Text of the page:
Addiction Relapse Triggers To Avoid
Avoiding addiction relapse triggers, especially during early recovery, should be the primary focus of any recovering addict. An addict is particularly vulnerable to relapse during the early stages of his or her recovery journey. Part of the prevention plan should be to avoid any contact with people they formerly used drugs or alcohol with. Many find this difficult to do because this was the scope of their social life and they became psychologically and emotionally attached to the people and the process. Changing patterns of thought and behavior take time to process even though the recovering addict knows they must change. Finding ways to make the transition easier and avoiding the pitfalls of relapse triggers is an important topic for the recovering addict and should be included in their relapse prevention plan.
The first thing a recovering addict should admit to himself is that there are no excuses to justify unhealthy thoughts and behavior. These practices will only provoke an addict to slip back into relapse. A recovering addict has to become aware of their thinking, especially idle thinking that raises a red flag of danger. Inappropriate thoughts and behaviors are dangerous to the addict’s health, safety and life. Any thinking and behavior that can propel an addict into using again is unacceptable. The addict has to remain aware and vigilant of their thoughts, and when a red flag arises he must say “no” and cast that thought out of his mind. He should not allow his mind to linger and dwell on seductive thoughts of using again or socializing with drug users and alcoholics. Recovering from addiction is built upon a foundation of proper thoughts, so it is imperative that a recovering addict guard his thoughts. A famous quote that explores the journey of a thought is, “Beliefs become thoughts, thoughts become words, words become actions, actions become habits, habits become character and character becomes your destiny.”
Stress is high on the list of relapse triggers. There will be enough stress to deal with on a daily basis, and adding to the list is not smart. Some relationships can be a huge stress inducer. Whether it is a family member, friend or significant other is not important. A toxic relationship with anyone can bring with it feelings of anger, frustration, irritability, insecurity, jealously and so much more. Coping with a drama queen or emotionally needy person is difficult and not something a recovering addict needs in their life. Thoughts of having to temper negative emotions with drugs or alcohol that were triggered by a toxic person is a dangerous encounter. Any relationship that produces negative feedback is unhealthy and should be discarded for the sake of the addict’s sanity and life. Removing toxic people from your life is an important part of recovery. New relationships should be made with positive, stable people who will respect and support a recovering addict’s agenda to remain sober. Socialize with people who are fun and easy to be around, and don’t put pressures or demands on you. Having the right kind of people in your life will remove a lot of stress, heartache and negative emotions that can trigger a relapse.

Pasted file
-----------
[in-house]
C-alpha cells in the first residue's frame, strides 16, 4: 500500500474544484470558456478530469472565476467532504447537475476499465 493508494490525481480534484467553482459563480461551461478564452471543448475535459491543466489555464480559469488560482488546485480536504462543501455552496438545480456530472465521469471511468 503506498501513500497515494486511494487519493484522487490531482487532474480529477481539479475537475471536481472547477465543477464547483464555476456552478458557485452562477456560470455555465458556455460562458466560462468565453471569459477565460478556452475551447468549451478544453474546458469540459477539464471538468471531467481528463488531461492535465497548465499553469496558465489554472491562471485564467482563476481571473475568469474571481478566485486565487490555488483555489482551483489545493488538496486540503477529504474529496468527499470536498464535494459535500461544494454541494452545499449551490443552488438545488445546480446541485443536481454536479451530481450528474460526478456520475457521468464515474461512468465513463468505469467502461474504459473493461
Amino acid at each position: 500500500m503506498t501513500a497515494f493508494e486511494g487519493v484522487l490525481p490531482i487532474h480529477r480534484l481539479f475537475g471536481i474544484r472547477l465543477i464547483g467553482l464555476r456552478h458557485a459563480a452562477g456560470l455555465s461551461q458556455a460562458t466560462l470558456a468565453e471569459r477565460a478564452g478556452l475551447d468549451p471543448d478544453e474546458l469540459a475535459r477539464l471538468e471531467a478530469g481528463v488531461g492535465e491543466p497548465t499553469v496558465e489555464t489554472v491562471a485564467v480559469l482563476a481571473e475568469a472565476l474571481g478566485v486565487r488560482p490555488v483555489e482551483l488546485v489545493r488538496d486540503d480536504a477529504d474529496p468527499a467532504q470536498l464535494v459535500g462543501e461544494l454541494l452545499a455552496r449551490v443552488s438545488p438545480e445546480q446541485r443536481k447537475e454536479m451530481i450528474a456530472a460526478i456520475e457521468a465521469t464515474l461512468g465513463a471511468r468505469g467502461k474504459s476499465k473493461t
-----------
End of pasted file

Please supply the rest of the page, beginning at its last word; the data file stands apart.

Being physically sound is another important aspect of relapse prevention. Coping with difficult situations and people is harder to do when an addict is tired and malnourished. It takes a lot of physical energy to juggle the stresses of life. If an addict is unhealthy, their body cannot stand up to the demands of work, school, family, etc. Having a healthy body will help a recovering addict cope with stress, triggers and strong emotions. The addict can build up their body strength and immune system through exercise and nutrition. Eat wholesome, nutritious food and drink and be sure to get enough rest and relaxation. Doing some form of exercise will keep the mind clear and focused on achieving set goals. A healthy body empowers an addict to handle high-stress situations like working extra hours to get out of debt or attending night school after a full workday. The recovering addict should try to establish balance where he can by getting enough rest between activities. He should also avoid unrealistic goals that will add more stress. Staying strong and focused both mentally and physically will help to prevent a relapse.
Most recovering addicts know what triggers will provoke them to slip into relapse. They should write down their list of triggers and what they will do to avoid succumbing to them. Keep the list handy and review it often. You can also show the list to someone you trust who can act as an accountability partner. Be honest with that person if triggers begin to make their way back into your life. Be vigilant and remember, practicing all of the above-mentioned tips can help keep an addict on the right track.
If you or someone you love is having trouble maintaining their sobriety, call the addiction specialists at White Sands Treatment Center. We have the treatment programs to help you overcome your substance abuse and dependence issues. Dial 877-855-3470 today to learn more.